Amy Thistle, Conference Producer: Hi Michael - When it comes to COEs, what type of services should a COE provide that you often see missing? Once it's up and running, what are some best practices for a COE?

Michael Doane: For Centers of Excellence (not Expertise), the neglected areas are the Enterprise Domain (business process owners and end users/process drivers) and the Enablement Domain (super users, training, org change mgt).  The applications and IT domains are very mature.  The former two domains, which are business-dominant are highly neglected.

Best practices?  The number one is to institute and maintain measurement of core business KPIs.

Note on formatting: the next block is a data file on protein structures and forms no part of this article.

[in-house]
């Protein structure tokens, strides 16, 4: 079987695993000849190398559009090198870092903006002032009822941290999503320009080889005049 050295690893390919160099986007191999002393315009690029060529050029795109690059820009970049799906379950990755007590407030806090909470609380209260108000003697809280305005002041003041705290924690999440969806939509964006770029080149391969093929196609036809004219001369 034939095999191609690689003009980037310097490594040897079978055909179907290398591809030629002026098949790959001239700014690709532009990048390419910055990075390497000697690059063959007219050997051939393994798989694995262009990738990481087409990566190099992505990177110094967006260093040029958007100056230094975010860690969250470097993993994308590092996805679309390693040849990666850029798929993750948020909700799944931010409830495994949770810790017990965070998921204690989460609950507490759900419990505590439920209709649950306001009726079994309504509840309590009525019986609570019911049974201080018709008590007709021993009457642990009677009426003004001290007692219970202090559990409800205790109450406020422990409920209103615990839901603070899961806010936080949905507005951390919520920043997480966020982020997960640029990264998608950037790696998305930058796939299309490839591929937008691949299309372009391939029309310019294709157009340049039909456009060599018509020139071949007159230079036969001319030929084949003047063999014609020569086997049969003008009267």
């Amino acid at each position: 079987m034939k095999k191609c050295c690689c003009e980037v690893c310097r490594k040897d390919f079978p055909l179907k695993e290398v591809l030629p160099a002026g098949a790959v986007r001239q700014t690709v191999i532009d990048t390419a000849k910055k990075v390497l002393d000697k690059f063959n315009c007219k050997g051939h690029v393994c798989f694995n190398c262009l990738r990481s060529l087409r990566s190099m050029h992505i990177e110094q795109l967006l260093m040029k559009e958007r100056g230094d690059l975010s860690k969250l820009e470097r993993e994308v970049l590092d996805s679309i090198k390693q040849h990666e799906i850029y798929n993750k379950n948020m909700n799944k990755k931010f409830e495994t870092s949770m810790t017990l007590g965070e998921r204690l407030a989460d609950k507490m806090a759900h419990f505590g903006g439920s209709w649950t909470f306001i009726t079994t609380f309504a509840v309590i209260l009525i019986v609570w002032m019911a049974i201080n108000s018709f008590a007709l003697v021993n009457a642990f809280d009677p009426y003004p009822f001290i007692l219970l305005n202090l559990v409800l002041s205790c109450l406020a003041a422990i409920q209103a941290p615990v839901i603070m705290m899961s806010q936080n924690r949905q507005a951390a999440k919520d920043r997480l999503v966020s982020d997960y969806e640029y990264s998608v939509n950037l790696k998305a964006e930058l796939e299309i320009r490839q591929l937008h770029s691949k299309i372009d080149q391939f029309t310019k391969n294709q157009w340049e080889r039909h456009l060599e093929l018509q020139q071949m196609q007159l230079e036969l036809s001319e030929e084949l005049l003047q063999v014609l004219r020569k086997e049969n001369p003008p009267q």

Scott Wallask, Managing Editor: I see business maturity as always evolving. Considering your SAP Maturity Model, from your experience is there ever a point where a company becomes “overly mature&rdq uo;? Or does your model anticipate that as part of its design?

Michael Doane: Trust me, no firm is "over-mature" and very few firms ever reach Level 5 - Evolving Center of Excellence.  Beyond achieving a maturity level is the challenge of maintaining it.

Ginger Luttrell: I agree with Michael.  I have never seen a company "get there."  The journey is too long and so in that journey processes change, people change, orgs re-org, systems upgrade/enhance, new systems, new CIOs/CEOs, and the list goes on...  Makes it fun, doesn't it?

Davin Wilfrid, Senior Analyst, insiderRESEARCH: I'm curious about your experience with building COEs. Do you typically see more resistance from the business or IT side when building an effective COE? And how do you handle that resistance?